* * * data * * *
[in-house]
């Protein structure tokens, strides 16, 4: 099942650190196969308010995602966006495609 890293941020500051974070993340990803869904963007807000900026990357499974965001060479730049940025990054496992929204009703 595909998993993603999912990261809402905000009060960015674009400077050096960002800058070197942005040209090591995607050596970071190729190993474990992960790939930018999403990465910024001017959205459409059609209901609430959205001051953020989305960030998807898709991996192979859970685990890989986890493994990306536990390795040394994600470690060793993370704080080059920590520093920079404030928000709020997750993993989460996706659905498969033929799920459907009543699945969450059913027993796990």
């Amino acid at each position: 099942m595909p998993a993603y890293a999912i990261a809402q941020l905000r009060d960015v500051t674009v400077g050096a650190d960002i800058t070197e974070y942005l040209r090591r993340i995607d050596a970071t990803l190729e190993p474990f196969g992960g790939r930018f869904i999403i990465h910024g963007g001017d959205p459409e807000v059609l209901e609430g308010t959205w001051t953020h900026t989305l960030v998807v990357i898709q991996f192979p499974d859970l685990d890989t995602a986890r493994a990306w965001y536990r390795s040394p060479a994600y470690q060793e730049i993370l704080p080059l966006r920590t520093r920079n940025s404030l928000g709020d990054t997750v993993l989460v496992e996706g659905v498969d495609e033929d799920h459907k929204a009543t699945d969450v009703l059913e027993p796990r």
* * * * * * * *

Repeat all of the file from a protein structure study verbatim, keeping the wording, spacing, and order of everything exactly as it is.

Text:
[in-house]
């Protein structure tokens, strides 16, 4: 099942650190196969308010995602966006495609 890293941020500051974070993340990803869904963007807000900026990357499974965001060479730049940025990054496992929204009703 595909998993993603999912990261809402905000009060960015674009400077050096960002800058070197942005040209090591995607050596970071190729190993474990992960790939930018999403990465910024001017959205459409059609209901609430959205001051953020989305960030998807898709991996192979859970685990890989986890493994990306536990390795040394994600470690060793993370704080080059920590520093920079404030928000709020997750993993989460996706659905498969033929799920459907009543699945969450059913027993796990």
């Amino acid at each position: 099942m595909p998993a993603y890293a999912i990261a809402q941020l905000r009060d960015v500051t674009v400077g050096a650190d960002i800058t070197e974070y942005l040209r090591r993340i995607d050596a970071t990803l190729e190993p474990f196969g992960g790939r930018f869904i999403i990465h910024g963007g001017d959205p459409e807000v059609l209901e609430g308010t959205w001051t953020h900026t989305l960030v998807v990357i898709q991996f192979p499974d859970l685990d890989t995602a986890r493994a990306w965001y536990r390795s040394p060479a994600y470690q060793e730049i993370l704080p080059l966006r920590t520093r920079n940025s404030l928000g709020d990054t997750v993993l989460v496992e996706g659905v498969d495609e033929d799920h459907k929204a009543t699945d969450v009703l059913e027993p796990r």